Health Care

Science versus the Courts

What role should government play in how doctors administer treatment?

Flickr / rad(ish)labs
This month, two California courts issued differing opinions deciding whether California could ban gay conversion therapy based on evidence of harm to minors. On the same day the Oklahoma Supreme Court struck down two laws requiring abortion providers to practice in accordance with the right wing-dominated state legislature. Immediately after, I was asked if these two decisions were essentially the same, protecting the free speech rights of health-care professionals and stopping the government from interfering in the patient–provider relationship. But, these issues don’t fit so neatly into a box. Let me begin by acknowledging that I am not a fan of the argument that health-care providers should be allowed to practice their trade unfettered by “government” intrusion. Rather, I believe that evidence-based regulation of health care should be the standard, and sometimes that means government action. But the burden is high, the science must be high quality, and the branch of government...

It’s a Mad, Mad Michigan

Right-to-work legislation was only the beginning. State Republicans have an entire docket full of legislation set to limit rights.

(AP Photo/The Detroit News, Elizabeth Conley)
Sure, lame-duck legislatures are bound to be a bit mad. But the session that just closed in Michigan was one for the ages. Aflush with the flurry of bills sent to the desk of Governor Rick Snyder—not so much speaking to his opinion on their quality—a politics-loving friend of mine in Detroit exclaimed, “It’s like Christmas in … well, in December.” The swift passage of right-to-work in Michigan picked up national and international headlines last week. But that overhaul of labor law is only one piece of the expansive legislative plan for the state that now awaits Snyder’s go-ahead. The lame-duck session was the final and powerful display of influence by GOP and Tea Party lawmakers that had a total and triumphant win in the 2010 election. Even as Michigan’s reputation as a “swing state” is diminishing—it’s voted Democratic for president since 1992, and both its U.S. senators are Democrats—local politics remain fractious. Not only does the GOP dominate both chambers in the state...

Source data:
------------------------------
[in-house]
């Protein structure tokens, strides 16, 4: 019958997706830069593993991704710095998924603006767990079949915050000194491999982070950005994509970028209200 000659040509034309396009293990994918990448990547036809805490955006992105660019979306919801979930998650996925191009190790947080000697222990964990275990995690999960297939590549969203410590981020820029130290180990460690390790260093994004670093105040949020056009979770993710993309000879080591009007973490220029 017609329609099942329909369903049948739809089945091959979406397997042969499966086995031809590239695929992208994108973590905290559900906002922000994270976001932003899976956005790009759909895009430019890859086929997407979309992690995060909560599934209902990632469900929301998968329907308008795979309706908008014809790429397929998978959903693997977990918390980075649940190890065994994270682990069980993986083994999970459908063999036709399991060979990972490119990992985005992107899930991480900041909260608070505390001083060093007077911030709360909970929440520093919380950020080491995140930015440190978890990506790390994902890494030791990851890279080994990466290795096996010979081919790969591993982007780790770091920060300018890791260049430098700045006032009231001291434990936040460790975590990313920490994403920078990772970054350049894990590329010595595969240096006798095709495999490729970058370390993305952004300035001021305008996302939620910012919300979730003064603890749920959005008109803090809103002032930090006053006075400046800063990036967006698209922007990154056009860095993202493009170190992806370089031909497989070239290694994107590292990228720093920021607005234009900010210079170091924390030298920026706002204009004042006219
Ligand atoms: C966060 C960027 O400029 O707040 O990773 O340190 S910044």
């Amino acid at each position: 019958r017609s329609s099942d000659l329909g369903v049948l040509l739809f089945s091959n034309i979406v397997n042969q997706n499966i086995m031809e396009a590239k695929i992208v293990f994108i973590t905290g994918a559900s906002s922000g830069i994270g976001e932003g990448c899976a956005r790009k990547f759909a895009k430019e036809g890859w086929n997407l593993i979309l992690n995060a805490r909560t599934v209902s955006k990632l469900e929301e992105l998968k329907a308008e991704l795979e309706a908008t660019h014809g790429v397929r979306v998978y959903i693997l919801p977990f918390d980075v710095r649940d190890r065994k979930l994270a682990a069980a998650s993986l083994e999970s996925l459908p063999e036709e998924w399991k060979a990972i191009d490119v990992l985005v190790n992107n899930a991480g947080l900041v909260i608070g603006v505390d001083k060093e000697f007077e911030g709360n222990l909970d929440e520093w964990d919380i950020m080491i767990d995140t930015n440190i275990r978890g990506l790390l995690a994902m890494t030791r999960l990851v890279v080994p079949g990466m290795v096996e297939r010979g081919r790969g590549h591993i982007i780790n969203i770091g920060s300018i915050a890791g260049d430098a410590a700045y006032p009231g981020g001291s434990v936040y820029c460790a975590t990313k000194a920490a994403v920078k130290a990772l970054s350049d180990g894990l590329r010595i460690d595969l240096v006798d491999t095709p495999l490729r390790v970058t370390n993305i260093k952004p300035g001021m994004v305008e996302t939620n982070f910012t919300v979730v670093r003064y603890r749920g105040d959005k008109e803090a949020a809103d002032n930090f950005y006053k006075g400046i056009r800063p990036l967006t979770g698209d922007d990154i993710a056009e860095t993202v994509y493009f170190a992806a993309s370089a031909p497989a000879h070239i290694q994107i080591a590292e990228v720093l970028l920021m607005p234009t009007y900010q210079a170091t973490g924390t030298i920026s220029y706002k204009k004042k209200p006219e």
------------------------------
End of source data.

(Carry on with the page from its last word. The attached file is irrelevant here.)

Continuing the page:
While You Weren’t Looking, Michigan Turned Into Texas

Flickr/CedarBendDrive
The Michigan legislature’s lame duck session is only three weeks long, but the state house didn't need more than 18 hours to move the state sharply to the right. During a marathon session Thursday and Friday, the state house passed a variety of very conservative bills on issues from abortion to gun control to taxes. You can’t say they’re not efficient. The state, which favored Obama by 9 points and has long been home to a moderate-progressive movement, may now have a set of laws that puts it on America’s more conservative end. Perhaps most shocking for pro-choice advocates was the effort to restrict abortion rights—or, as Mother Jones put it, “ the abortion mega-bill. ” Assuming the governor signs the bill into law, women in Michigan will now have to buy separate insurance policies to cover abortion. Otherwise, even in cases of rape or miscarriage, the abortion will not be covered. Clinics that provide more than 120 abortions a year will now face significantly more stringent licensing...

The Obama Administration Plays Hardball On Medicaid

President Obama signing the Affordable Care Act.
When the Supreme Court upheld the Affordable Care Act, it also gave Republican states a gift by saying they could opt out of what may be the ACA's most important part, the dramatic expansion of Medicaid that will give insurance to millions of people who don't now have it. While right now each state decides on eligibility rules—meaning that if you live in a state governed by Republicans, if you make enough to have a roof over your head and give your kids one or two meals a day, you're probably considered too rich for Medicaid and are ineligible—starting in 2014 anyone at up to 133 percent of the federal poverty level will be eligible. That means an individual earning up to $14,856 or a family of four earning up to $30,657 could get Medicaid. Republican governors and legislatures don't like the Medicaid expansion, which is why nine states—South Dakota, plus the Southern states running from South Carolina through Texas—have said they'll refuse to expand Medicaid (many other states have...